An 80-year-old man presents for treatment of a skin lesion situated on his right temple. The site was first noted several months ago by his caregiver and has been slowly increasing in size. The lesion has bled on numerous occasions. The patient’s medical history is positive for multiple actinic keratoses of his face and scalp, and a squamous cell carcinoma that was removed from his left cheek. Physical examination reveals a crusted plaque surrounded by erythema on his temple. Multiple actinic keratoses and solar lentigines are noted on his scalp and face.
Squamous cell carcinoma (SCC) is a malignant neoplasm of keratinocytes that presents in up to 50% of all skin cancers.1,2 SCC may arise de novo or from an actinic keratosis. The yearly rate of conversion from actinic keratosis to SCC is...
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Squamous cell carcinoma (SCC) is a malignant neoplasm of keratinocytes that presents in up to 50% of all skin cancers.1,2 SCC may arise de novo or from an actinic keratosis. The yearly rate of conversion from actinic keratosis to SCC is estimated to be from <1% to 16%.3 SCC in situ progresses to invasive SCC once the tumor cells penetrate the basement cell membrane of the dermoepidermal junction.4 Metastatic disease is uncommon, and SCC has an overall mortality of approximately 2%.4
Risk factors for the development of SCC include advanced age, fair skin, chronic sun exposure, tobacco use, and immunosuppression; in recent years, a link to indoor tanning booths has been documented.5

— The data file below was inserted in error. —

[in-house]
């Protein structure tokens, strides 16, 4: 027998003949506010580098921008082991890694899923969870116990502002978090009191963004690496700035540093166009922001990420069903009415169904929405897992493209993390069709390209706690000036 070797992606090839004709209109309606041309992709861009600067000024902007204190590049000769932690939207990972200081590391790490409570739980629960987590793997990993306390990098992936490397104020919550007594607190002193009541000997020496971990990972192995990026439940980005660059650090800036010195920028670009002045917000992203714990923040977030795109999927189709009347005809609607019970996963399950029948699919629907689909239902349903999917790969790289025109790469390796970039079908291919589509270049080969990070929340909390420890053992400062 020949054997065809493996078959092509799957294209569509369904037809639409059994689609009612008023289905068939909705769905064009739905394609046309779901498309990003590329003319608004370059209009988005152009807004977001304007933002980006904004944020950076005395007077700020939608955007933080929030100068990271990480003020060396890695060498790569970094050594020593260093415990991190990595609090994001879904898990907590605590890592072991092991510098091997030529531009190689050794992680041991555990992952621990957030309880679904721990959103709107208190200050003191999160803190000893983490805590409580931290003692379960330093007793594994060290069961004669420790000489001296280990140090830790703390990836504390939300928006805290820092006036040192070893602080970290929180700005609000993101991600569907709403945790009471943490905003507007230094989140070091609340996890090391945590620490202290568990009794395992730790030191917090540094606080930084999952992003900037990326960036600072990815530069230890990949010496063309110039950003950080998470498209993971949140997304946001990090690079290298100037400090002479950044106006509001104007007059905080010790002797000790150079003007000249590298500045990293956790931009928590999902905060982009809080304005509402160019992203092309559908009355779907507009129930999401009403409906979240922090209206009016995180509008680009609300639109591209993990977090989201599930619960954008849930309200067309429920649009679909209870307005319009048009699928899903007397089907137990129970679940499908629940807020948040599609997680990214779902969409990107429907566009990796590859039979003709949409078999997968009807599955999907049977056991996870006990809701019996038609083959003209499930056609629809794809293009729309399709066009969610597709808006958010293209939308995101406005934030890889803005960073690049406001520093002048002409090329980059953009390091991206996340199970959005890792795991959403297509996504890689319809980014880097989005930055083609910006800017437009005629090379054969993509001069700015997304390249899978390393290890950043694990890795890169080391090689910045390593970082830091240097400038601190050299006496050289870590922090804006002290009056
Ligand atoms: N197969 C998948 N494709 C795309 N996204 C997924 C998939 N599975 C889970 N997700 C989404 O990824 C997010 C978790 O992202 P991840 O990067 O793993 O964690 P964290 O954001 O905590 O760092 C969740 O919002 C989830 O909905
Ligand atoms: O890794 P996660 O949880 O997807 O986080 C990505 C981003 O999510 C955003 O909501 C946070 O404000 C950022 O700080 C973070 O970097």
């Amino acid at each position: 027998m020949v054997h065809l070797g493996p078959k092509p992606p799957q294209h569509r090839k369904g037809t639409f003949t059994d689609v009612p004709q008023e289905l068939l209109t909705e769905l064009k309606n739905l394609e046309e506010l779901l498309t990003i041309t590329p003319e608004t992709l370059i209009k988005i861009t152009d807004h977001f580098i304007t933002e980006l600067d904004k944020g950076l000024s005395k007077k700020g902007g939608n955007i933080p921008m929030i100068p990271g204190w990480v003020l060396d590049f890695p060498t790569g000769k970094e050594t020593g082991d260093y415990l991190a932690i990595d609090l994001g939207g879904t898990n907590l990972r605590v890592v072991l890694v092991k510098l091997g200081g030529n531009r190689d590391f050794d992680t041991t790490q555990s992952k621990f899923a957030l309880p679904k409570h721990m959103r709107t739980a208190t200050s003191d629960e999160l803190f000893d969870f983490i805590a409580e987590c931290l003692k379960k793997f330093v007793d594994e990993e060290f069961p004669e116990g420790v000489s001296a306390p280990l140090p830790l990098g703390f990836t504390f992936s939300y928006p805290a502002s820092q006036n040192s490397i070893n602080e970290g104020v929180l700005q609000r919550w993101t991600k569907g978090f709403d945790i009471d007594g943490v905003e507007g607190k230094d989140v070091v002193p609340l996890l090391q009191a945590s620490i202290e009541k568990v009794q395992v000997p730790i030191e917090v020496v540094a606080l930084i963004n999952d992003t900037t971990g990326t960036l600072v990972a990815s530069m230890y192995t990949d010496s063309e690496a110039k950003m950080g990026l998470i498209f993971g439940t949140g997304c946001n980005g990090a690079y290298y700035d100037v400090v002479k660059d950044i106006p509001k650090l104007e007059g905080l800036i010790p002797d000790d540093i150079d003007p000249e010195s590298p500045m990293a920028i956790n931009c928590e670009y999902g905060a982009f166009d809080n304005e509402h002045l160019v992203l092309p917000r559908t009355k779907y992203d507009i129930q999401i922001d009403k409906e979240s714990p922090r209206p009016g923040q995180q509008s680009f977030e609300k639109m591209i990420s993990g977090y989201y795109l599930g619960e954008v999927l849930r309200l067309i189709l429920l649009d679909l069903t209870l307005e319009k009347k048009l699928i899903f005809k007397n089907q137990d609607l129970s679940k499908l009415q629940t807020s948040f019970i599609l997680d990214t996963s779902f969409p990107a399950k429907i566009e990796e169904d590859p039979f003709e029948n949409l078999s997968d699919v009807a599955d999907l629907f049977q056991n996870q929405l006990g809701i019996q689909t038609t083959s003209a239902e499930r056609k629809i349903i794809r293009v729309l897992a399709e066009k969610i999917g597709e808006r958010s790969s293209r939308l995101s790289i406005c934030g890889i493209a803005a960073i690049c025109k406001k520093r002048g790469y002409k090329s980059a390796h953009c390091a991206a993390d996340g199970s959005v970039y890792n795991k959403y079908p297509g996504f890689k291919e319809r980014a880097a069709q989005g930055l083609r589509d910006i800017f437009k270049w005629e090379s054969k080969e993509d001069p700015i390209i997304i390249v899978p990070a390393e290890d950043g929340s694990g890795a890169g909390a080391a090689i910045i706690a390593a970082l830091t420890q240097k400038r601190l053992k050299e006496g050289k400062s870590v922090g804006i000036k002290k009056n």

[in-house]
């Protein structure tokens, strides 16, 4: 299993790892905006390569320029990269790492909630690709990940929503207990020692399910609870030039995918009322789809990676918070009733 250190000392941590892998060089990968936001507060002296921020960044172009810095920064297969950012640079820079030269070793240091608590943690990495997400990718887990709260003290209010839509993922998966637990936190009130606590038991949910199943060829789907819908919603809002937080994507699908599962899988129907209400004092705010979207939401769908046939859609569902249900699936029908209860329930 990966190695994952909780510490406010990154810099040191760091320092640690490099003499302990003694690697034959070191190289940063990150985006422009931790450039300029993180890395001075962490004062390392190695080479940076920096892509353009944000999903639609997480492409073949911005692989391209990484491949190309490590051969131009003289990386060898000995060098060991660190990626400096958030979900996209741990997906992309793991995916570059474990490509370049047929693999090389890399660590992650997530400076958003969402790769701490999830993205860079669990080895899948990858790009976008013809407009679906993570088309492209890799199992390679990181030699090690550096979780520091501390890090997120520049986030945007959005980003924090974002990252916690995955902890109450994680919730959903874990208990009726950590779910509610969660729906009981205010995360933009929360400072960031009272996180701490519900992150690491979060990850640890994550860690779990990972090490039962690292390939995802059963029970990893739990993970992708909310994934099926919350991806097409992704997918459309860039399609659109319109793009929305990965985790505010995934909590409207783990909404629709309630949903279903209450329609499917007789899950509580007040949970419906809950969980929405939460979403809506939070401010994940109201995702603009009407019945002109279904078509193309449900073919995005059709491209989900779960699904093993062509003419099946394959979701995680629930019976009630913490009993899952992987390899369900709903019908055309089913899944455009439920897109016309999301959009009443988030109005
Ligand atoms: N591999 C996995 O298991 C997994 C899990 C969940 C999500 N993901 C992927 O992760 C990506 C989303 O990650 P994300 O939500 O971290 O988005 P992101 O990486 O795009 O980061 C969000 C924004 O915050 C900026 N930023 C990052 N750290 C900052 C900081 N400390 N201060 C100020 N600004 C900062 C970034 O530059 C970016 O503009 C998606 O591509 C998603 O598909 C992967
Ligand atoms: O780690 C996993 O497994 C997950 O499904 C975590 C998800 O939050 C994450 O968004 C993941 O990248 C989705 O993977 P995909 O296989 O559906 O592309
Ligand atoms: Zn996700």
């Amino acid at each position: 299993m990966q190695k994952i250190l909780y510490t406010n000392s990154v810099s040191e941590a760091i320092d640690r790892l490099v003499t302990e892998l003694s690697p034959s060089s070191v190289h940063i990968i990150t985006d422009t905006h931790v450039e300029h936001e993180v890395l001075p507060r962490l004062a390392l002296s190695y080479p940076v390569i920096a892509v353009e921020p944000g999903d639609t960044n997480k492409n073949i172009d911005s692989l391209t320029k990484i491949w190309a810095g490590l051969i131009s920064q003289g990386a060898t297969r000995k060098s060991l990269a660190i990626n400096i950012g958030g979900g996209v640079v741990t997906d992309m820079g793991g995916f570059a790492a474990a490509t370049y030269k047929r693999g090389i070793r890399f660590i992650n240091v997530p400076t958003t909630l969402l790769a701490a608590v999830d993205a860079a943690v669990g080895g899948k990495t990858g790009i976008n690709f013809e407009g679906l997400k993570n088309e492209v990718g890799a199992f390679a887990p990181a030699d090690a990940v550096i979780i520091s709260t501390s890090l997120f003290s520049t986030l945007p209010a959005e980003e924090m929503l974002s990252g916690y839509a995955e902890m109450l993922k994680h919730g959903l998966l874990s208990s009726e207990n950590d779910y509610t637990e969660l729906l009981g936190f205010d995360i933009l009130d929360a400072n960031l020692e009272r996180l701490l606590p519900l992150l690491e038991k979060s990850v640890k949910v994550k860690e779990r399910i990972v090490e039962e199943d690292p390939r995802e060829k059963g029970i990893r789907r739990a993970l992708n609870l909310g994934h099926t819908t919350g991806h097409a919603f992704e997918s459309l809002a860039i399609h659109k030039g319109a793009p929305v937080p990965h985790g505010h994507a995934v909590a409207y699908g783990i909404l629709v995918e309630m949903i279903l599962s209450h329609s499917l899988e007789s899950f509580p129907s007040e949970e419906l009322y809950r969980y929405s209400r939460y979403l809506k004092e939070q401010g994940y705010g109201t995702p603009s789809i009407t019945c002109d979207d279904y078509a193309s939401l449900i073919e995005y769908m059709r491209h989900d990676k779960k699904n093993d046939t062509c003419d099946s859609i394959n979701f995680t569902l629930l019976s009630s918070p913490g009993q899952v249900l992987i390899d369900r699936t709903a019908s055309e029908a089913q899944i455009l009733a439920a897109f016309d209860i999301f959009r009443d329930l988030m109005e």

Prevention of SCC includes avoiding ultraviolet light and tobacco. A prospective study indicates that sunscreen is effective in preventing actinic keratosis and SCCs.6 Retinoids, including vitamin A, also may have a chemoprotective role in the prevention of SCC, although the value of oral supplementation has yet to be determined.7
Stephen Schleicher, MD, is director of the DermDox Center for Dermatology, associate professor of medicine at Commonwealth Medical College, and clinical instructor of dermatology at Arcadia University and Kings College.
1. Que SKT, Zwald FO, Schmults CD Cutaneous squamous cell carcinoma: incidence, risk factors, diagnosis, and staging. J Am Acad Dermatol. 2018;78(2):237-247.
2. Rogers HW, Weinstock MA, Feldman SR, Coldiron BM. Incidence estimate of nonmelanoma skin cancer (keratinocyte carcinomas) in the U.S. population, 2012. JAMA Dermatol. 2015;151(10):1081-1086.
3. Glogau RG. The risk of progression to invasive disease. J Am Acad Dermatol. 2000;42(1 Pt 2):23-24.
4. Thompson AK, Kelley BF, Prokop LJ, Murad MH, Baum CL. Risk factors for cutaneous squamous cell carcinoma recurrence, metastasis, and disease-specific death: a systematic review and meta-analysis. JAMA Dermatol. 2016;152(4):419-428.
5. Lergenmuller S, Ghiasvand R, Robsahm TE, et al. Association of lifetime indoor tanning and subsequent risk of cutaneous squamous cell carcinoma. JAMA Dermatol. 2019;155(12):1350-1357.
6. Waldman RA, Grant-Kels JM. The role of sunscreen in the prevention of cutaneous melanoma and nonmelanoma skin cancer. J Am Acad Dermatol. 2019;80(2):574-576.
7. Kim J, Park MK, Li WQ, Qureshi AA, Cho E. Association of vitamin A intake with cutaneous squamous cell carcinoma risk in the United States. JAMA Dermatol. 2019;155(11):1260-1268.